POLICE AND PROTESTERS CLASH IN 2-DAY BANGLADESH STRIKE

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LEAD: A 54-hour general strike called to force the resignation of President H. M. Ershad provoked violent clashes today between the President’s supporters and mobs fielded by opposition parties.

A 54-hour general strike called to force the resignation of President H. M. Ershad provoked violent clashes today between the President’s supporters and mobs fielded by opposition parties.

At least five people died, including two in the capital, and hundreds of demonstrators were injured in the clashes and in firebomb attacks as the strike went into its second day, according to the police. The unofficial death toll is thought to be at least eight.

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Fifty-one police officers were injured and one was taken hostage by a crowd, the Government-run news broadcast said tonight.

Most casualties occurred when the police fired on stone-throwing mobs that were attacking the headquarters of the President’s political party, Jatiya, in the central business district. Police officers shot at demonstrators after failing to disperse them with tear gas. Photographers Are Beaten

Four newspaper photographers were beaten by police officers during the attacks; press organizations are protesting the police charge.

The head office of the national airline, Bangladesh-Biman, was also stormed by a crowd of several thousand people. Three vehicles were burned.

Since the strike began, 31 public buses have been damaged or destroyed by supporters of the action, and 15 drivers or conductors have been injured, five of them critically, the Bangladesh Road Transport Corporation said.

The strike was called by the opposition after President Ershad refused to step down or withdraw a bill enacted by the legislature on July 12 that allows military officers to serve on district development councils. Charge of Militarization

The restructuring of local councils to give the army a grass-roots role is ”the first step to militarizing the entire civil administration,” the President’s opponents said in statements.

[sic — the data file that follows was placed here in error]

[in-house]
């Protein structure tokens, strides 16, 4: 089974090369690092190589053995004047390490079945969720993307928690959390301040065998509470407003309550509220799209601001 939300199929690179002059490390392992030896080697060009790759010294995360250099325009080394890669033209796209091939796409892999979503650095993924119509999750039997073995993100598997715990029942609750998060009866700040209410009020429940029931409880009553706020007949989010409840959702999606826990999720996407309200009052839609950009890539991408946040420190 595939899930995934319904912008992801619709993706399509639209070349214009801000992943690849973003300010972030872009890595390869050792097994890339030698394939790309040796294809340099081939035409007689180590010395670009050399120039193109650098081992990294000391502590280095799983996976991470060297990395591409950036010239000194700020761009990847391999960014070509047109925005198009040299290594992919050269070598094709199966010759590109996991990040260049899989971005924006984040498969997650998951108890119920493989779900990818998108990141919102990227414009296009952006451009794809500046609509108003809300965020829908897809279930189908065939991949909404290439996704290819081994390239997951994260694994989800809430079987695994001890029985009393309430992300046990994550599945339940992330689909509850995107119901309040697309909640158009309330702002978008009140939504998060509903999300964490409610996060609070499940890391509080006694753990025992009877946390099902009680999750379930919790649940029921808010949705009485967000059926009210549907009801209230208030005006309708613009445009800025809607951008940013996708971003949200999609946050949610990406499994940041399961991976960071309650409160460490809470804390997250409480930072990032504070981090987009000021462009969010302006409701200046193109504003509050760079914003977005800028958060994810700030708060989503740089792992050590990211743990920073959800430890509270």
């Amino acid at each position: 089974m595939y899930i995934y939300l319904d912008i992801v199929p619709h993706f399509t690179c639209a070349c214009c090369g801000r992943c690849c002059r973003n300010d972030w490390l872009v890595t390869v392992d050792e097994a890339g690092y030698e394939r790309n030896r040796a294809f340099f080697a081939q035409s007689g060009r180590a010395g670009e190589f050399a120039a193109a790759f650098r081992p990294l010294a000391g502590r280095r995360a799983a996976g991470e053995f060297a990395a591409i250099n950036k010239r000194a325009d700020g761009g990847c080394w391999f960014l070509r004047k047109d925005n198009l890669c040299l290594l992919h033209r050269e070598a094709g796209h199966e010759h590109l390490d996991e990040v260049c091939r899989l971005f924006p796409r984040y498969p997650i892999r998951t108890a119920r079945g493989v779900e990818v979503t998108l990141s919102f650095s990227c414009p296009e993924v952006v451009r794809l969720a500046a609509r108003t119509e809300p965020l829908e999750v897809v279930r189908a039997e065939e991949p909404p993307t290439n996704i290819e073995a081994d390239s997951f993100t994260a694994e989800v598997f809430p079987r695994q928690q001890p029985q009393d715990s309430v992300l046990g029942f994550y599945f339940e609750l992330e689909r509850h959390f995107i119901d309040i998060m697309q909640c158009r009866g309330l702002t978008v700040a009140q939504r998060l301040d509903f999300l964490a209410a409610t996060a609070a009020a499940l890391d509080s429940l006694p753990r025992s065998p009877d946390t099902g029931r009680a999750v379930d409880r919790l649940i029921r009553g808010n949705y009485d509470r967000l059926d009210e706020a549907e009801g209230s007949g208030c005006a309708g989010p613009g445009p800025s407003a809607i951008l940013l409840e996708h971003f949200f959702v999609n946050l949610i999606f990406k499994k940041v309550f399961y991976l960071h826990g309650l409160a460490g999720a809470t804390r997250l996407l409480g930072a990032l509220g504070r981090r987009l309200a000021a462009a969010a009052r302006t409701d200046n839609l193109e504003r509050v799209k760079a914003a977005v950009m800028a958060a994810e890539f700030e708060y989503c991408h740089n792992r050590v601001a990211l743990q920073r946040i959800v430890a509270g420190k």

The shutdown or disruption of commerce, education and most public transportation here and in towns around the country has raised political tension to its highest level since the lifting of martial law last Nov. 10, according to residents of Dhaka.

Most people stayed at home today, despite Government pleas that life go on as usual. Only Government workers were reported to have gone to their jobs in significant numbers. Opposition crowds have been stoning people and vehicles that defy an unofficial curfew.

The strike began Wednesday at 6 A.M. local time and is due to continue until noon on Friday, the beginning of the Moslem Sabbath. Issue Unified Opposition

The issue of the district council has unified and injected new life into an opposition that was badly splintered in the spring of 1986 over whether to take part in national parliamentary elections called by Mr. Ershad when he was martial-law administrator. In October, he was elected President.

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The alliance of six political parties formed around the Awami League of Sheikh Hasina Wajed – the daughter of President Sheik Mujibur Rahman, who was killed in an army coup in 1975 – decided at the last minute to take part in the May 7, 1986, parliamentary elections.

Another opposition alliance, led by Khaleda Zia – the chairman of the Bangladesh National Party and the widow of President Ziaur Rahman, who was also assassinated – boycotted the voting.

The decision of the two factions to join in calling for a national strike on the issue of the District Councils Bill is viewed here as an interesting experiment in testing the joint political strength of the opposition. President Ershad’s term has another five years to run.